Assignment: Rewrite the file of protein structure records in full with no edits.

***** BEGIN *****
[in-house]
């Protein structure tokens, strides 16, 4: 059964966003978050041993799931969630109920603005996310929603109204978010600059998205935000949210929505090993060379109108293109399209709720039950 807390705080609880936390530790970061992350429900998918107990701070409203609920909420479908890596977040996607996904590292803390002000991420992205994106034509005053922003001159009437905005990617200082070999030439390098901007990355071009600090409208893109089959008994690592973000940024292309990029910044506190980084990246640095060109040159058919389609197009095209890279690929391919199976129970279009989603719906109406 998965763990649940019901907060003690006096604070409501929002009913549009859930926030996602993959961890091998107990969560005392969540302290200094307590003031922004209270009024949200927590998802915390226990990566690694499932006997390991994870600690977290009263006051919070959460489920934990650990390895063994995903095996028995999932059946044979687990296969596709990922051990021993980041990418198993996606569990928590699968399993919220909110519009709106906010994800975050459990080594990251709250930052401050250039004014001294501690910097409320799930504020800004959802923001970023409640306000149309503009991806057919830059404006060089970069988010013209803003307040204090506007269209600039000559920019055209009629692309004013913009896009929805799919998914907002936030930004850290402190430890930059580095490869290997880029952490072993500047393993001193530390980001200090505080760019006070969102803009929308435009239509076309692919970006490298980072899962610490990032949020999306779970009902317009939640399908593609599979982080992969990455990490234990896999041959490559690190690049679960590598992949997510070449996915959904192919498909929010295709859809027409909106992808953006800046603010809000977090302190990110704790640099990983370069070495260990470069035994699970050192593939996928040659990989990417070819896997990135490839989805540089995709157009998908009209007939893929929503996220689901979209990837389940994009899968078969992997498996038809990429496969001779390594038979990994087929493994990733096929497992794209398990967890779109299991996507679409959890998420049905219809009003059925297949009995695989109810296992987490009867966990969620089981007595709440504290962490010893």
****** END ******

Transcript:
[in-house]
């Protein structure tokens, strides 16, 4: 059964966003978050041993799931969630109920603005996310929603109204978010600059998205935000949210929505090993060379109108293109399209709720039950 807390705080609880936390530790970061992350429900998918107990701070409203609920909420479908890596977040996607996904590292803390002000991420992205994106034509005053922003001159009437905005990617200082070999030439390098901007990355071009600090409208893109089959008994690592973000940024292309990029910044506190980084990246640095060109040159058919389609197009095209890279690929391919199976129970279009989603719906109406 998965763990649940019901907060003690006096604070409501929002009913549009859930926030996602993959961890091998107990969560005392969540302290200094307590003031922004209270009024949200927590998802915390226990990566690694499932006997390991994870600690977290009263006051919070959460489920934990650990390895063994995903095996028995999932059946044979687990296969596709990922051990021993980041990418198993996606569990928590699968399993919220909110519009709106906010994800975050459990080594990251709250930052401050250039004014001294501690910097409320799930504020800004959802923001970023409640306000149309503009991806057919830059404006060089970069988010013209803003307040204090506007269209600039000559920019055209009629692309004013913009896009929805799919998914907002936030930004850290402190430890930059580095490869290997880029952490072993500047393993001193530390980001200090505080760019006070969102803009929308435009239509076309692919970006490298980072899962610490990032949020999306779970009902317009939640399908593609599979982080992969990455990490234990896999041959490559690190690049679960590598992949997510070449996915959904192919498909929010295709859809027409909106992808953006800046603010809000977090302190990110704790640099990983370069070495260990470069035994699970050192593939996928040659990989990417070819896997990135490839989805540089995709157009998908009209007939893929929503996220689901979209990837389940994009899968078969992997498996038809990429496969001779390594038979990994087929493994990733096929497992794209398990967890779109299991996507679409959890998420049905219809009003059925297949009995695989109810296992987490009867966990969620089981007595709440504290962490010893």